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Section 27 requires every dealer to furnish the return in the appropriate Form prescribed under the rules, containing the information and particulars required in the Form and signed and verified in the manner specified in the Form.

The first proviso of the said rule empowers the Commissioner to seek resubmission of the return in the manner specified by him.

Sub-rule (3) of Rule 28 requires every registered dealer to furnish the return within twenty eight days from the end of the tax period.

Commissioner, VAT  foreseeing  the difficulties the dealers may face while furnishing the theses returns, vide Circular No. 18 of 2013-14 dated 01/10/2013 extended the last date for on line furnishing of Returns in DVAT-16 and DVAT-17 alongwith required annexures, and submission of hard copy of acknowledgement in Form DVAT 56, as per schedule given below:

Sl. No.

Type of dealers

Last date of filing of online return

Last date of filing of hard copy of acknowledgement Form DVAT-56


GTO  <  Rs. 1.00 crore in the year 2012-13




GTO  >  Rs. 1.00 crore but < Rs. 10 crore in the 2012-13




GTO  >  Rs. 10 crore in the year 2012-13



Subsequent to extending the last date for submitting the returns, the department realized the difficulties being faced by the dealers in providing the information asked for in block R.10 further extended date for filling up Block R10 online separately for this block only by 30th November, 2013 for 2009-10 and by 31st December, 2013 for the balance years.

While last date for furnishing the returns was extended vide Circular No. 18 issued under the signatures of the Commissioner, VAT, the Circular No. 22 splitting the block R10 from the Form DVAT 16 and extending the date form filling up block R10 is issued under the signatures of Special Commissioner (Poilcy), though the same is issued with the prior approval of the Commissioner vat.

The Circular No. 22 though not specifically stated but Circular 18 specifically stated are issued by the exercising the powers conferred upon Commissioner under Rule 49A of the Delhi Value Added Tax Rules, 2005. Rule 49A reads as hereunder:

49A.  Power to extend time

Where in these rules a period is prescribed for doing a certain act, the Commissioner may, for reasons to be recorded in writing, extend that period as may be specified by him.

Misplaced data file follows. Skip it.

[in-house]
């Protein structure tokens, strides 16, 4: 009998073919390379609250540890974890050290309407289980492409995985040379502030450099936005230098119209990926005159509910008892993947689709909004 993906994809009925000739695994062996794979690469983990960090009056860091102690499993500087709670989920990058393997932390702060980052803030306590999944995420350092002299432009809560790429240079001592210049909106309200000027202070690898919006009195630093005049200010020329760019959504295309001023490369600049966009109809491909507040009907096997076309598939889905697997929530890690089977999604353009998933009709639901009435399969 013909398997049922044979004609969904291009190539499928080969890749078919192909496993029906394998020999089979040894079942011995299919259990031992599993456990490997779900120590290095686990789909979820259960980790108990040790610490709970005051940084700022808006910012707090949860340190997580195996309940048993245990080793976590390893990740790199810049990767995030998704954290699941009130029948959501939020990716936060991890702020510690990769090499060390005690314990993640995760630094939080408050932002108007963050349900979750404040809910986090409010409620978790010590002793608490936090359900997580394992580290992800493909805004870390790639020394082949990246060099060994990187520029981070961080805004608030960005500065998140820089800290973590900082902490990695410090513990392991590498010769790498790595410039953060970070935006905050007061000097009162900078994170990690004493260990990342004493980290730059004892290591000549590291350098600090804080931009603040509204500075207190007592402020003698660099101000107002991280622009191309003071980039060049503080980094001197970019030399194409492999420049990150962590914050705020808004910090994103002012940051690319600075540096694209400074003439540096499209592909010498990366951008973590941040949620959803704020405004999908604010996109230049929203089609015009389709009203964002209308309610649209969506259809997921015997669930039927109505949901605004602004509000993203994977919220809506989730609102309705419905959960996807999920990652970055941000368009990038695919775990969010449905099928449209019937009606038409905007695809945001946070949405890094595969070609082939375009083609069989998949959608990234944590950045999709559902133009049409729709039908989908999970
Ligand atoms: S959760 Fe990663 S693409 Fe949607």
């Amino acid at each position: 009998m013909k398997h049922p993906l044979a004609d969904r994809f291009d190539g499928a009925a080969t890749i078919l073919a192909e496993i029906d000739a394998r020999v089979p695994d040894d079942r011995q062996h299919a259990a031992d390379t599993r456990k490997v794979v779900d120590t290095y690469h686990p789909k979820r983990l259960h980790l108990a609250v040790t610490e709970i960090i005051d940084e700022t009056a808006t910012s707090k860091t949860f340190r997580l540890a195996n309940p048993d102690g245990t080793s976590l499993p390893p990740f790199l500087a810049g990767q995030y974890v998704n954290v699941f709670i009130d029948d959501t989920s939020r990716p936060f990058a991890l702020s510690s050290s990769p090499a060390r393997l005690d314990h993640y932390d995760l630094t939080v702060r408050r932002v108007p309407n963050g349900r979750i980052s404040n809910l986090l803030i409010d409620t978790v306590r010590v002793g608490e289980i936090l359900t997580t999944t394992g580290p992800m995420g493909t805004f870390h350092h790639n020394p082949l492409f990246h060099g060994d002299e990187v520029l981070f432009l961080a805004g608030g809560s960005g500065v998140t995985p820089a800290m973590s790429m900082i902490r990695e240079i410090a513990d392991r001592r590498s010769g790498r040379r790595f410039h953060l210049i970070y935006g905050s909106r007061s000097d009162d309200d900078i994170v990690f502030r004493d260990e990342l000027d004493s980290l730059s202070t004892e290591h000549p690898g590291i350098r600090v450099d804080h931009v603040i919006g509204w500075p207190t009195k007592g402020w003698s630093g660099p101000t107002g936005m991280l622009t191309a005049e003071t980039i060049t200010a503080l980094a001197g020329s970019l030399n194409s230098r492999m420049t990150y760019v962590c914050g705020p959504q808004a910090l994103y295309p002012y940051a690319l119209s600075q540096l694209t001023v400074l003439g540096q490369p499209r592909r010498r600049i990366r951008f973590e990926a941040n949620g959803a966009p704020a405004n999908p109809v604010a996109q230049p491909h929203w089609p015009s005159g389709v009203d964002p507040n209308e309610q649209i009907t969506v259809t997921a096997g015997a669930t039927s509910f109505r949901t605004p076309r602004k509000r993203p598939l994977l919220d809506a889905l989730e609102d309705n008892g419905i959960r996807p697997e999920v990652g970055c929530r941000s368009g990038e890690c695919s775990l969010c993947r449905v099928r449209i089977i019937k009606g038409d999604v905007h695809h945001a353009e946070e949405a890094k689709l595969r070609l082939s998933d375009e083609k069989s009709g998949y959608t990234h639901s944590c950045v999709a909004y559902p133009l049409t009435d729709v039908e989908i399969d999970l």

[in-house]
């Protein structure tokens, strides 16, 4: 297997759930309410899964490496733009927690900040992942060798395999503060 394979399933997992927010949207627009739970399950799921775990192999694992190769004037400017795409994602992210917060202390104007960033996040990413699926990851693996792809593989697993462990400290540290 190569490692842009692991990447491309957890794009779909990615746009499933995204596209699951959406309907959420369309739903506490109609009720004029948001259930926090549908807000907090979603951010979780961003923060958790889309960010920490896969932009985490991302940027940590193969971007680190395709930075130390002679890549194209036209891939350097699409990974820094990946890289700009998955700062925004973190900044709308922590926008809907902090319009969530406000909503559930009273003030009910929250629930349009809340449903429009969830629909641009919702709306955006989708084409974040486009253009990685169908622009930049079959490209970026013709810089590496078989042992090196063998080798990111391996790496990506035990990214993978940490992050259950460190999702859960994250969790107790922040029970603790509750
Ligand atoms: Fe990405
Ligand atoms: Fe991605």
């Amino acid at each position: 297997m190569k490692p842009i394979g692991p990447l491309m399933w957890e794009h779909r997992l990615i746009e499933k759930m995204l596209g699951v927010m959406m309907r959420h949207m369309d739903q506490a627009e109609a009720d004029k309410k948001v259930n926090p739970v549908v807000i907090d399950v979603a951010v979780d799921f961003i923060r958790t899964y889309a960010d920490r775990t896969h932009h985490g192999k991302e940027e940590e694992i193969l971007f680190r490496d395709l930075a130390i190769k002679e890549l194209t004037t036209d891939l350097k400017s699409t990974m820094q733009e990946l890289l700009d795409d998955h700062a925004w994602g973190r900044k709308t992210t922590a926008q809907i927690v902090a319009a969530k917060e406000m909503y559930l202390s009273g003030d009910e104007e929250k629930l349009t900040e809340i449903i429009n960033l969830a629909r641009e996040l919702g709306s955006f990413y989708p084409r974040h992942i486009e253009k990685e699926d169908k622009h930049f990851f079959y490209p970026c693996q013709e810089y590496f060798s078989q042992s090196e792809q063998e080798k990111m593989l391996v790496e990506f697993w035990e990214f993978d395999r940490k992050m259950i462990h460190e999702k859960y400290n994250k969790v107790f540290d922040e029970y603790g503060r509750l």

Rule 49 though empowers the Commissioner to extend the time prescribed for doing a certain act, under the rules, it does not empowers the Commissioner to split a Form in parts, so that it can be filled separately.

The rule making authority has earlier categorized the dealers on the basis of their turnover in the previous year and have prescribed different time period within which they were required to file the periodic returns, but with amending Rule 28 the government has done away with such classification.  The rule also does not empower Commissioner to classify the dealers in different classes, and having observed the difficulties the dealers are facing in furnishing the returns, and having extended the date for furnishing the returns, in my view it will apply universally to all the dealers irrespective of the turnover of the dealer in previous year and it will be applicable universally to the block R10 for all the years as the act or rules does not allow the same to be split in parts.

The Circular No. 23 issuing the threat itself admits that Block R10 is part of the return in Form 1, in the absence of any provision in the act or rules splitting the return in parts or filling the same in parts may expose a dealer to penal action as a circular without the sanctity of law is bad in law.

The above observations are my study on the subject and is supported by the recent judgment of the Hon’ble Supreme Court of India in case of Union of India vs. S. Srinivasan in Civil Appeal No. 3185 of 2005 dated May 21, 2012 wherein after discussing various own earlier judgments observed that:

16. At this stage, it is apposite to state about the rule making powers of a delegating authority. If a rule goes beyond the rule making power conferred by the statute, the same has to be declared ultra vires. If a rule supplants any provision for which power has not been conferred, it becomes ultra vires. The basic test is to determine and consider the source of power which is relatable to the rule. Similarly, a rule must be in accord with the parent statute as it cannot travel beyond it. In this context, we may refer with profit to the decision in General Officer Commanding-in-Chief v. Dr. Subhash Chandra Yadav, wherein it has been held as follows:-

“......Before a rule can have the effect of a statutory provision, two conditions must be fulfilled, namely (1) it must conform to the provisions of the statute under which it is framed; and (2) it must also come within the scope and purview of the rule making power of the authority framing the rule. If either of these two conditions is not fulfilled, the rule so framed would be void.”

The above study is in continuation to my earlier study published in “caclubindia.com” on 23rd October, 2013 under the title of “New Return Forms under Delhi Value Added Tax Act, 2005”. The return Forms are ultra vires on few other grounds also, which will be followed in my future studies on this point.




Published by

Devinder Jain
(Tax Practioner)
Category VAT   Report

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